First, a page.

I’m very comfortable at this point labeling UCF’s Taylor Hendricks as this class’ top non-center rim protector, having averaged 1.7 blocks per game in his freshman season. But beyond that, he’s also one of the most polished and versatile defenders in his class. At roughly 6’9” to 6’10”, Hendricks moves very well for his size, making him switchable on the perimeter and able to defend at least four positions on a regular basis. His feel for the game on that end of the floor is comparable with the class’ best defenders.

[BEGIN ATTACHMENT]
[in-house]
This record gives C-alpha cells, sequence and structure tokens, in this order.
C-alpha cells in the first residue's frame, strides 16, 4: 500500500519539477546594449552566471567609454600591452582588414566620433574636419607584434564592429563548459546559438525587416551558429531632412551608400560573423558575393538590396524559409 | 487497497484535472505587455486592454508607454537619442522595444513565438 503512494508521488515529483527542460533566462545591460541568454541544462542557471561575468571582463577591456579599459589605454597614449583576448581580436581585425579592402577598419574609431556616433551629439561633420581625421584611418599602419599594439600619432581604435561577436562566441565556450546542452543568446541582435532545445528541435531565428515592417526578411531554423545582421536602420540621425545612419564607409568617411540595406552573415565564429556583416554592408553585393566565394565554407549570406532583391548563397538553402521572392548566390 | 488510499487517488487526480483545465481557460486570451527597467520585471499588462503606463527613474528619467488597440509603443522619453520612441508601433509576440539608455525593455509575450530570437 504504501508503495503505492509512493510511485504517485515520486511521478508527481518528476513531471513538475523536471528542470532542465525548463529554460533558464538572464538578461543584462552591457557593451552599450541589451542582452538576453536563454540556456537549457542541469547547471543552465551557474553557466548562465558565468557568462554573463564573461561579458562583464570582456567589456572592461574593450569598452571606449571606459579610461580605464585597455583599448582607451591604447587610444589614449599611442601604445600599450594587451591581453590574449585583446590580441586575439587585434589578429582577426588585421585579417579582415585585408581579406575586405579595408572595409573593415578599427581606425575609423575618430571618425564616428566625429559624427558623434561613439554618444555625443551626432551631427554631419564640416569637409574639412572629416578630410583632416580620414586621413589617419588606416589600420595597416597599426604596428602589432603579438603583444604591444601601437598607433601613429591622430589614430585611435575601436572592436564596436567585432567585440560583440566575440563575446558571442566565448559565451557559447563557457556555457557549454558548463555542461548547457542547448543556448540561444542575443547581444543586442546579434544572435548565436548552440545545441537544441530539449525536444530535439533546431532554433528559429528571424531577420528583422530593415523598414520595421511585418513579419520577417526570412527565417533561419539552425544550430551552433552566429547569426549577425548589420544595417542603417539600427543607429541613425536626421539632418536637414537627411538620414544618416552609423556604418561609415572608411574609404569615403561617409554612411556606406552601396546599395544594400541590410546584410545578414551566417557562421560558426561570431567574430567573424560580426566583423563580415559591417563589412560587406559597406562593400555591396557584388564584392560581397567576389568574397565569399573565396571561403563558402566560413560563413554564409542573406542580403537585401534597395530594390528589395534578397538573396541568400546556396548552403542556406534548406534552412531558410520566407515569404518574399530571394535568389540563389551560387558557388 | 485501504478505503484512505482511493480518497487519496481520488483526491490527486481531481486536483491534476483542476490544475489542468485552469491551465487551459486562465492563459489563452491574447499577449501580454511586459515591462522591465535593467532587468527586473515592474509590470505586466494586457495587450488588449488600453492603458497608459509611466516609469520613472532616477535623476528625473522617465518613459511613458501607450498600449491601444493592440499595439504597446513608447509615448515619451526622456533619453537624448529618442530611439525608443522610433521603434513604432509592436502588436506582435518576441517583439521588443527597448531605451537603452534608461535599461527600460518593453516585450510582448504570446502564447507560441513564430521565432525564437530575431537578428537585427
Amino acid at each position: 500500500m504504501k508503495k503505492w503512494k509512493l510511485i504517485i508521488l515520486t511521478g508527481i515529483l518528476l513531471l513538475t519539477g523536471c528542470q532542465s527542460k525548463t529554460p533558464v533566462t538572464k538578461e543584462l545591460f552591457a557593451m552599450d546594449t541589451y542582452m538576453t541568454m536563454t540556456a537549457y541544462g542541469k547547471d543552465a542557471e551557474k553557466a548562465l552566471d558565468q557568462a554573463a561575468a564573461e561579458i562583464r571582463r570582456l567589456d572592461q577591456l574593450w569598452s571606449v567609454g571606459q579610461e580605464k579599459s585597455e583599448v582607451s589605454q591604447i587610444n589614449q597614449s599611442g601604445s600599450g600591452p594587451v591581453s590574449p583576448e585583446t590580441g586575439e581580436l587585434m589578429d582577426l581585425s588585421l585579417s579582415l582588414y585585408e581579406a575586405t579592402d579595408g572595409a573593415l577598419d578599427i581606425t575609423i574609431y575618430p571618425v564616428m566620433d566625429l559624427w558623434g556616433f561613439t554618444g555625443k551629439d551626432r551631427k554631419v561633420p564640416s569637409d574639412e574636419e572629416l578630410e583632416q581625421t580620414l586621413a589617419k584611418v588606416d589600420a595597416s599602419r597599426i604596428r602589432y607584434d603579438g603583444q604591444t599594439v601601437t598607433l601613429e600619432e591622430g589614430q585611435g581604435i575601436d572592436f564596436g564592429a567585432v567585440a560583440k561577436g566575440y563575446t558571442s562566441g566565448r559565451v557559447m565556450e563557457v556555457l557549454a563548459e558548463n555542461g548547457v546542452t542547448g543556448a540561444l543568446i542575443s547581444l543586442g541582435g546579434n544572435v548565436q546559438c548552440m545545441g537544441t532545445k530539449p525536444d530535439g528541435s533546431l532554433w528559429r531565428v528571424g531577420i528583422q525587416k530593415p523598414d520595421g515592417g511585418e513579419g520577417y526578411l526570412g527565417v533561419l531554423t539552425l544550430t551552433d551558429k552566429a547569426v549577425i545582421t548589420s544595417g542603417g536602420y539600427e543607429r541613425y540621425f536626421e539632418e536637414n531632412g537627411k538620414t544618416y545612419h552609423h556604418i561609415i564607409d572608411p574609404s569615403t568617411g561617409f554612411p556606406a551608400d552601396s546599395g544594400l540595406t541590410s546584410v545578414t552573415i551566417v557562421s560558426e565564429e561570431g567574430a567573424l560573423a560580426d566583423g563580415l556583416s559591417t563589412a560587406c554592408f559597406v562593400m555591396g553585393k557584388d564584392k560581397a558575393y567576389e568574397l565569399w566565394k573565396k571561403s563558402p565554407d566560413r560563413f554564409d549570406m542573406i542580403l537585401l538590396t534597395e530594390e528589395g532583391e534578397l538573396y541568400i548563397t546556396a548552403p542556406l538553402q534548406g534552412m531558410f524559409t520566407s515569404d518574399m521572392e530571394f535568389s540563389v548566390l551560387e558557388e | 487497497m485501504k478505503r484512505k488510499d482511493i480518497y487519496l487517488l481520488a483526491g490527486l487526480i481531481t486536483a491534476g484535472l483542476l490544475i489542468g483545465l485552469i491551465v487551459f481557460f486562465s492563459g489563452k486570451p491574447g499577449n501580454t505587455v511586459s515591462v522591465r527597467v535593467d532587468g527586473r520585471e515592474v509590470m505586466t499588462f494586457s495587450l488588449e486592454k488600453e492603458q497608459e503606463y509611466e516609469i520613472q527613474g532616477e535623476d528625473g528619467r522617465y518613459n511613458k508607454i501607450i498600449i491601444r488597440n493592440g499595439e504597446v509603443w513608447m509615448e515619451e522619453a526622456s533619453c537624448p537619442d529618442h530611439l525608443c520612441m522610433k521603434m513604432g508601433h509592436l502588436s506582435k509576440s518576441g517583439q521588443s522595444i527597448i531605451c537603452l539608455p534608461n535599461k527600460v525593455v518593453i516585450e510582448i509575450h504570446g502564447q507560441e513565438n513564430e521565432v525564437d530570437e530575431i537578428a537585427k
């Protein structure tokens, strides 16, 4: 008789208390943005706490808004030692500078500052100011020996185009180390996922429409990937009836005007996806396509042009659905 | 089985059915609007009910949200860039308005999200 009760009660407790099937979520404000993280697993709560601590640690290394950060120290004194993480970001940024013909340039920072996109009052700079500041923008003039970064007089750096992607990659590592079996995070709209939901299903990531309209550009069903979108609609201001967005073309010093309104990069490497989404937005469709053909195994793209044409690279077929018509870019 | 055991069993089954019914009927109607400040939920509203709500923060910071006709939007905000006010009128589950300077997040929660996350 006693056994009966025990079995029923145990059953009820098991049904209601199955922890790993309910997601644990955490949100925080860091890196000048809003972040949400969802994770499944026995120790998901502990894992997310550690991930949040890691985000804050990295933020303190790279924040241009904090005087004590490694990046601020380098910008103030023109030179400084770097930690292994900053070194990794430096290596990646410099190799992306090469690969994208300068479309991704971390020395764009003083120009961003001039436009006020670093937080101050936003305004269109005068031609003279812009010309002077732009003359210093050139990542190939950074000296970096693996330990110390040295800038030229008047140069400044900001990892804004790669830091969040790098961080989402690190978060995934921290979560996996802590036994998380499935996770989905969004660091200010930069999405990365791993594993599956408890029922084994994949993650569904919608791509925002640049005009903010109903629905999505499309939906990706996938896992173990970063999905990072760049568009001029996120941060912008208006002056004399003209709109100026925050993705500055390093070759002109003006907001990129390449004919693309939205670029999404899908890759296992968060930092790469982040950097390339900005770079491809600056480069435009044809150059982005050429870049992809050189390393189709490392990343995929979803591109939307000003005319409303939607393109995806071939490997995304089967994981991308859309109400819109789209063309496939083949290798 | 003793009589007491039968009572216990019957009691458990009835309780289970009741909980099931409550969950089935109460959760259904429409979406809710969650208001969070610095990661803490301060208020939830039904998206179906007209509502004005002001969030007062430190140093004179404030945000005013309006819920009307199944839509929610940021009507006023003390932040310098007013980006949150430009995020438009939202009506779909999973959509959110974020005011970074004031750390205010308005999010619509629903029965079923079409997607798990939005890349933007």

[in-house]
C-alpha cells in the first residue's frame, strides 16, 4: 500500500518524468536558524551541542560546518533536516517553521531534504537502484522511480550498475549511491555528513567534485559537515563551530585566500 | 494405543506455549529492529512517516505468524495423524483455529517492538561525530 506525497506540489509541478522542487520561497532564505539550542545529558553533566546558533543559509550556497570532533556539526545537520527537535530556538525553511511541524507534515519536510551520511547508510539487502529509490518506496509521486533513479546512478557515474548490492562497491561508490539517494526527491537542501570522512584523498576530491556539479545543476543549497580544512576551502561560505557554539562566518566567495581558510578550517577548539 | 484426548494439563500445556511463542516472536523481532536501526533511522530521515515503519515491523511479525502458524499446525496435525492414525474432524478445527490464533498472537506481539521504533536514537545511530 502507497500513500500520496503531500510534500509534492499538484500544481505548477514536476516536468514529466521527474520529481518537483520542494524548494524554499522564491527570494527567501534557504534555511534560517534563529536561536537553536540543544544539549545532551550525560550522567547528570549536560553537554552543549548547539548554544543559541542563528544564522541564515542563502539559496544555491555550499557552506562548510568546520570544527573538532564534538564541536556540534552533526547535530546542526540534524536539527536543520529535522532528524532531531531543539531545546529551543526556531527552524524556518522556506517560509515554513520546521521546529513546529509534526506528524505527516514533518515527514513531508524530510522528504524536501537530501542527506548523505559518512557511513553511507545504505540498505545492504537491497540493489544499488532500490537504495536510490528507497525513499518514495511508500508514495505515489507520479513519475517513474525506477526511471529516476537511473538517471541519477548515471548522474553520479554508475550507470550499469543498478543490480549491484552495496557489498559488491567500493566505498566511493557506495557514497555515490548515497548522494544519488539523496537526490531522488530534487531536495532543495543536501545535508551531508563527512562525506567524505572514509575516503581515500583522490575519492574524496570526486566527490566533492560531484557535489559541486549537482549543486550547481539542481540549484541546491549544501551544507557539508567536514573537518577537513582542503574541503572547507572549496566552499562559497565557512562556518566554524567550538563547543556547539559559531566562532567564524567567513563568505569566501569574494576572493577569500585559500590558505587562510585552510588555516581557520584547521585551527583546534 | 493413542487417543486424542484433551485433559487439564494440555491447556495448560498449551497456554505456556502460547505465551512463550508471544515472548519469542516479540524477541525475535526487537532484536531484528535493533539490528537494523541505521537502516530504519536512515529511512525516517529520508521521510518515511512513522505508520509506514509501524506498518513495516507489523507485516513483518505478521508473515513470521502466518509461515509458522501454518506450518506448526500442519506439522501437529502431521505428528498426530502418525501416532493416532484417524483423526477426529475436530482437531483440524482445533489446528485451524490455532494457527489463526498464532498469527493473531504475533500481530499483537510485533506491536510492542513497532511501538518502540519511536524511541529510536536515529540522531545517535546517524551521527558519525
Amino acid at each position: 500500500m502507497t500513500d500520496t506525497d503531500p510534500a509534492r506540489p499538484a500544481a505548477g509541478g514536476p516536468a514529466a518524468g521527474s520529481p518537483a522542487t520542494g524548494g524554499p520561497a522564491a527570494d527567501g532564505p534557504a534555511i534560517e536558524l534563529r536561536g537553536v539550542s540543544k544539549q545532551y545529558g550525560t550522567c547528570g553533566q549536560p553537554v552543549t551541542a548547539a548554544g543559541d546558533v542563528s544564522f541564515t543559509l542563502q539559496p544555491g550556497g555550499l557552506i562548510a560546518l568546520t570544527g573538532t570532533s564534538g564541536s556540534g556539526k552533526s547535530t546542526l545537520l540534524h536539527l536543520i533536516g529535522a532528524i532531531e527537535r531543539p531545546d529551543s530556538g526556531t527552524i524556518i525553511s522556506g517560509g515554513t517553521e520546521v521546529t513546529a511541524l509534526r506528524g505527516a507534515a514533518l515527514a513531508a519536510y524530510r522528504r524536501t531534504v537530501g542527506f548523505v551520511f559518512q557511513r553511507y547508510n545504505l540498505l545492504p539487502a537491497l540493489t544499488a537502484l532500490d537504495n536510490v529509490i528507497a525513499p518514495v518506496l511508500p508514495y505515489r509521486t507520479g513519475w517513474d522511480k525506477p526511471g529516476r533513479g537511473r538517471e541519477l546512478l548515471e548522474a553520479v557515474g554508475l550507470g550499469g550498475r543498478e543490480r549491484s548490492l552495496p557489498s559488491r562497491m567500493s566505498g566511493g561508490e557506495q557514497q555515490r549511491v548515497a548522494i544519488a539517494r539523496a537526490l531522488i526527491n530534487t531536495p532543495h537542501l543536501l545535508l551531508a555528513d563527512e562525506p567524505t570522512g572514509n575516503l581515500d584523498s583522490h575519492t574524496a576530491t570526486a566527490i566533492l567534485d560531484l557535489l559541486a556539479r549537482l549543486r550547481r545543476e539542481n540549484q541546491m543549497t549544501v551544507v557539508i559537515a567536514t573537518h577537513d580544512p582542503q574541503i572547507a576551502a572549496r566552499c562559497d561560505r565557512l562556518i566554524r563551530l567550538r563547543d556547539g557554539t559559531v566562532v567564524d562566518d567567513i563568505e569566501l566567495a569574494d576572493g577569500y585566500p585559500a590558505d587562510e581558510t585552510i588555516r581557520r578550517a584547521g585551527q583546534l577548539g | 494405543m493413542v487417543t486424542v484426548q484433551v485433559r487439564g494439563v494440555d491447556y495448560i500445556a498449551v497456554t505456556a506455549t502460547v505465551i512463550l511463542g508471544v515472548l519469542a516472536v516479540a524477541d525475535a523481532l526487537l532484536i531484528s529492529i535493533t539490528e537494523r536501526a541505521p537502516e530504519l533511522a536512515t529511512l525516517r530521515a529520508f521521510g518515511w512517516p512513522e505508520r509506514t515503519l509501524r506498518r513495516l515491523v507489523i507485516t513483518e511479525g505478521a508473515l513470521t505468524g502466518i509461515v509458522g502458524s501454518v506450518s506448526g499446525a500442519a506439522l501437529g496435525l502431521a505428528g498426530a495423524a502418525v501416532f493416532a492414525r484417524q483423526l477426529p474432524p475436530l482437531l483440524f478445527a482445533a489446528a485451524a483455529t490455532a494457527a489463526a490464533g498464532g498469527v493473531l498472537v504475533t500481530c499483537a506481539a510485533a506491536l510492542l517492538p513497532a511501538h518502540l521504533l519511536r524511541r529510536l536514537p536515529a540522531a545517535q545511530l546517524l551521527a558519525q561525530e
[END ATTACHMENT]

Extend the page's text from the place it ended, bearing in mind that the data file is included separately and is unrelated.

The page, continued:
What could push a front office to take him in the top half of the lottery, however, is this defensive ability in combination with his three-point shooting, as he knocked down 39% of his threes on 4.6 attempts per game. In this way, I find myself having similar feelings toward Hendricks as I did Jabari Smith Jr. from this past draft cycle. While Hendricks may not quite have the one or two-dribble pull-up arsenal that Smith brings to the table, a big, switchable defender that can knock down spot-up threes will almost always be held in very high regard.
With that in mind, how early he’s taken in the draft will largely depend on how much a team is willing to invest in Hendricks’ upside as a pull-up shooter. If a team believes that he can tighten his handles over time and become more of an isolation scoring threat, he could be taken even higher than this.